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2017 Round-up Culture Sat Dec 23: Attila the Stockbroker’s albums of the year

TO START with the obvious — the mighty Rancid’s Trouble Maker (Epitaph) is one of their strongest for years, with their catchily diverse punky/ska melodies well to the fore, with Telegraph Avenue and Farewell Lola Blue absolute anthems. Just a shame they hardly every play in this country.

The King Blues have come up with an absolute cracker in The Gospel Truth (Cooking Vinyl), in which singer/rapper/wordsmith Itch pours out his heart and tries to make amends for, as he confesses quite candidly, completely fucking things up in the past few years for himself and, more importantly, those he claimed to care about.

I’ve known him for 13 years — his talent is enormous and deserves more than being pissed up the wall and lost in welters of accusation and abuse. I really hope he can find the redemption he craves.

Getting less obvious, apart from for those few of us who have adored their work for 40 years, the retrospective Doctors of Madness compilation Perfect Past (RPM) is a lovingly packaged homage to one of the most original bands who ever walked the Earth.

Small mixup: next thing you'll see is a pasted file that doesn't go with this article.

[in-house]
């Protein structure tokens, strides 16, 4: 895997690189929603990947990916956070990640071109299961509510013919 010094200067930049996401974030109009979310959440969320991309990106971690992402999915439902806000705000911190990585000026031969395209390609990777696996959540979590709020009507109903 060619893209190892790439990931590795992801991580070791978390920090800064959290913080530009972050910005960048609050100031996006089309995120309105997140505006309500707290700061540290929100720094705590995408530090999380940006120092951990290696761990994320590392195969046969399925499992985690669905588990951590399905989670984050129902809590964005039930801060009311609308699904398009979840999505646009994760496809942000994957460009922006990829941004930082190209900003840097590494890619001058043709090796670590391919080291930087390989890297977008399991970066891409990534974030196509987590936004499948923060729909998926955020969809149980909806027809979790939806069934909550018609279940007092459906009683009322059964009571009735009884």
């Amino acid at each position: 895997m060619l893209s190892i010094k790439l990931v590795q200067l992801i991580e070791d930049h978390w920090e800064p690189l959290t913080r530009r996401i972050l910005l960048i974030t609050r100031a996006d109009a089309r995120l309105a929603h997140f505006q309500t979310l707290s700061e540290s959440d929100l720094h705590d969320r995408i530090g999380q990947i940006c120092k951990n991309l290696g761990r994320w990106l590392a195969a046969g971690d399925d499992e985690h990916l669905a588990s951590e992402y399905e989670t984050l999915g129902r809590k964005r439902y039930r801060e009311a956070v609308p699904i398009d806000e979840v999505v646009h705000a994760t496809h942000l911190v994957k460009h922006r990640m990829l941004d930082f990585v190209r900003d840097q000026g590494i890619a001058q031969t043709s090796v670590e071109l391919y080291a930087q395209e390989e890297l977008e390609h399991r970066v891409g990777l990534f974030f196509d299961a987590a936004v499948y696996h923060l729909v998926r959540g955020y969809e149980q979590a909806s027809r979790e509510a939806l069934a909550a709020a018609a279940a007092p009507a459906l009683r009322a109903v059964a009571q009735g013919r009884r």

Too early for punk and too scarily clever for everything else, they’ve an addled visionary stick-insect genius as leader and a genre-defining hardcore violinist as his sidekick. If you like the Velvets and the Clash, and you’ve never heard of them, just do it.

My two favourite albums of the year will surprise a few people because both are by reflective, non-shouty, self-effacing folk half my age.

Pog’s Little Trophies (Beside the Birdbath Records) is a beautifully crafted piece of orchestral-punk whimsy with a hard lyrical edge, especially on Three Bridges — it’s a place near Crawley and, no, there aren’t — and The Architects, which totally nails the wealthy DFLs (Down From London) whose money is pricing us Brighton residents out of our own town.

By a country mile, though, my album of 2017 is Volcano by Gecko. I put it on for the first time stuck in a traffic jam on the M60 on my way to a gig, played it through twice (well over an hour) while travelling about four miles and arrived supremely happy and relaxed. Which, anyone who knows me and the M60 will confirm, takes some doing.

It’s a sumptuous feast of lovely melodies and cascades of sweet and clever words, superficially often seemingly inconsequential but with serious undertones. It’s a mix of rap, folk and, well, something akin to talkover, though Gecko has got to be far too young to remember reggae DJs like U-Roy.

Favourites are iPhone, Therefore I Am (“If you’re alone and out in public for longer than you’ve planned/Take your phone out of your pocket and just stare into your hand”), Library (about going to the library, sounds naff, is spectacular), End of the World (sung by an insect, the only survivor after we’ve destroyed the planet, sounds grim, is totally beautiful) and the title track, in which a bear waking from hibernation is compared to a man waking from a coma.

It’s a lovely record. In the panoply of rap, it’s the exact polar opposite of Home Invasion by Ice-T. Buy it!


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